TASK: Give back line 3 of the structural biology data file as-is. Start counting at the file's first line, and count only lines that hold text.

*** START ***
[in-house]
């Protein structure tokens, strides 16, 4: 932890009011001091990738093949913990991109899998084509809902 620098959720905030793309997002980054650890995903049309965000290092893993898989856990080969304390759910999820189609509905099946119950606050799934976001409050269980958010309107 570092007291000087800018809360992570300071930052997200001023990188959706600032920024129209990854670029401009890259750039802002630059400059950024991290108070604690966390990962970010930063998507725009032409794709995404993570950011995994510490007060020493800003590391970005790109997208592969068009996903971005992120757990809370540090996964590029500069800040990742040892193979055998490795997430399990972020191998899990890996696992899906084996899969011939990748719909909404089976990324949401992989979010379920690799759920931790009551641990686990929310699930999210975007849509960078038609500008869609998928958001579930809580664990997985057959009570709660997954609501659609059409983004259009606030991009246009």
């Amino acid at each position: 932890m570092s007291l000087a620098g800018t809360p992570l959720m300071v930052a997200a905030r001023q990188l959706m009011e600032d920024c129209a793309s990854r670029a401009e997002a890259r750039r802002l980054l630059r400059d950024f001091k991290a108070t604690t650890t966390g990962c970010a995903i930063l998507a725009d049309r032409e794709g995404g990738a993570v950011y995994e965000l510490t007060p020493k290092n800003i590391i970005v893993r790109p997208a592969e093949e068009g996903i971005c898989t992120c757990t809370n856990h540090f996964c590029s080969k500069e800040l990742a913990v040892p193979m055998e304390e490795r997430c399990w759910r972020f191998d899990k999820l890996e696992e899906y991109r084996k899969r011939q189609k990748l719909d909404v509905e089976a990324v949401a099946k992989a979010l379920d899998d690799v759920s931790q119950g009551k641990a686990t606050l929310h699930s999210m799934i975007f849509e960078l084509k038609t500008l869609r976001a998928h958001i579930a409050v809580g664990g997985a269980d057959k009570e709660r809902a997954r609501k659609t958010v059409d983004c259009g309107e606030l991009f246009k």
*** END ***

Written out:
């Amino acid at each position: 932890m570092s007291l000087a620098g800018t809360p992570l959720m300071v930052a997200a905030r001023q990188l959706m009011e600032d920024c129209a793309s990854r670029a401009e997002a890259r750039r802002l980054l630059r400059d950024f001091k991290a108070t604690t650890t966390g990962c970010a995903i930063l998507a725009d049309r032409e794709g995404g990738a993570v950011y995994e965000l510490t007060p020493k290092n800003i590391i970005v893993r790109p997208a592969e093949e068009g996903i971005c898989t992120c757990t809370n856990h540090f996964c590029s080969k500069e800040l990742a913990v040892p193979m055998e304390e490795r997430c399990w759910r972020f191998d899990k999820l890996e696992e899906y991109r084996k899969r011939q189609k990748l719909d909404v509905e089976a990324v949401a099946k992989a979010l379920d899998d690799v759920s931790q119950g009551k641990a686990t606050l929310h699930s999210m799934i975007f849509e960078l084509k038609t500008l869609r976001a998928h958001i579930a409050v809580g664990g997985a269980d057959k009570e709660r809902a997954r609501k659609t958010v059409d983004c259009g309107e606030l991009f246009k």